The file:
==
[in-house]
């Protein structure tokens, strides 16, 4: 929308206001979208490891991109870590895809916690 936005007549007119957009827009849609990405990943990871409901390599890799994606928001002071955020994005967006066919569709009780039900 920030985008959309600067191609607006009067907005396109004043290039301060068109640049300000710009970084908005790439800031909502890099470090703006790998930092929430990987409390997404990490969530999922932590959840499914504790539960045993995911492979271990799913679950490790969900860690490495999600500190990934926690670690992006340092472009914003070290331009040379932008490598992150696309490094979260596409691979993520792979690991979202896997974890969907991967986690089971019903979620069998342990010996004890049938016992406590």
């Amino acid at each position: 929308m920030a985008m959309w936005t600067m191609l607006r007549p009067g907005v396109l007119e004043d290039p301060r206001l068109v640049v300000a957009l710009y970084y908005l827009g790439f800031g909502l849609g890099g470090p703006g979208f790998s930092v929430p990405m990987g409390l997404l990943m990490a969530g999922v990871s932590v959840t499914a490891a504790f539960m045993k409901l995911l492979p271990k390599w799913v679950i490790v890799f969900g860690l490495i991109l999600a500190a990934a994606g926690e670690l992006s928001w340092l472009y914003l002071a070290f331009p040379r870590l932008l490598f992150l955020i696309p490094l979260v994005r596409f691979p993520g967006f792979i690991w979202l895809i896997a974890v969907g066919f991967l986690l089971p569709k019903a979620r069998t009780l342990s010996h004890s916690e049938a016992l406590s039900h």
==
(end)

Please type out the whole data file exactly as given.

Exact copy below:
[in-house]
């Protein structure tokens, strides 16, 4: 929308206001979208490891991109870590895809916690 936005007549007119957009827009849609990405990943990871409901390599890799994606928001002071955020994005967006066919569709009780039900 920030985008959309600067191609607006009067907005396109004043290039301060068109640049300000710009970084908005790439800031909502890099470090703006790998930092929430990987409390997404990490969530999922932590959840499914504790539960045993995911492979271990799913679950490790969900860690490495999600500190990934926690670690992006340092472009914003070290331009040379932008490598992150696309490094979260596409691979993520792979690991979202896997974890969907991967986690089971019903979620069998342990010996004890049938016992406590």
């Amino acid at each position: 929308m920030a985008m959309w936005t600067m191609l607006r007549p009067g907005v396109l007119e004043d290039p301060r206001l068109v640049v300000a957009l710009y970084y908005l827009g790439f800031g909502l849609g890099g470090p703006g979208f790998s930092v929430p990405m990987g409390l997404l990943m990490a969530g999922v990871s932590v959840t499914a490891a504790f539960m045993k409901l995911l492979p271990k390599w799913v679950i490790v890799f969900g860690l490495i991109l999600a500190a990934a994606g926690e670690l992006s928001w340092l472009y914003l002071a070290f331009p040379r870590l932008l490598f992150l955020i696309p490094l979260v994005r596409f691979p993520g967006f792979i690991w979202l895809i896997a974890v969907g066919f991967l986690l089971p569709k019903a979620r069998t009780l342990s010996h004890s916690e049938a016992l406590s039900h």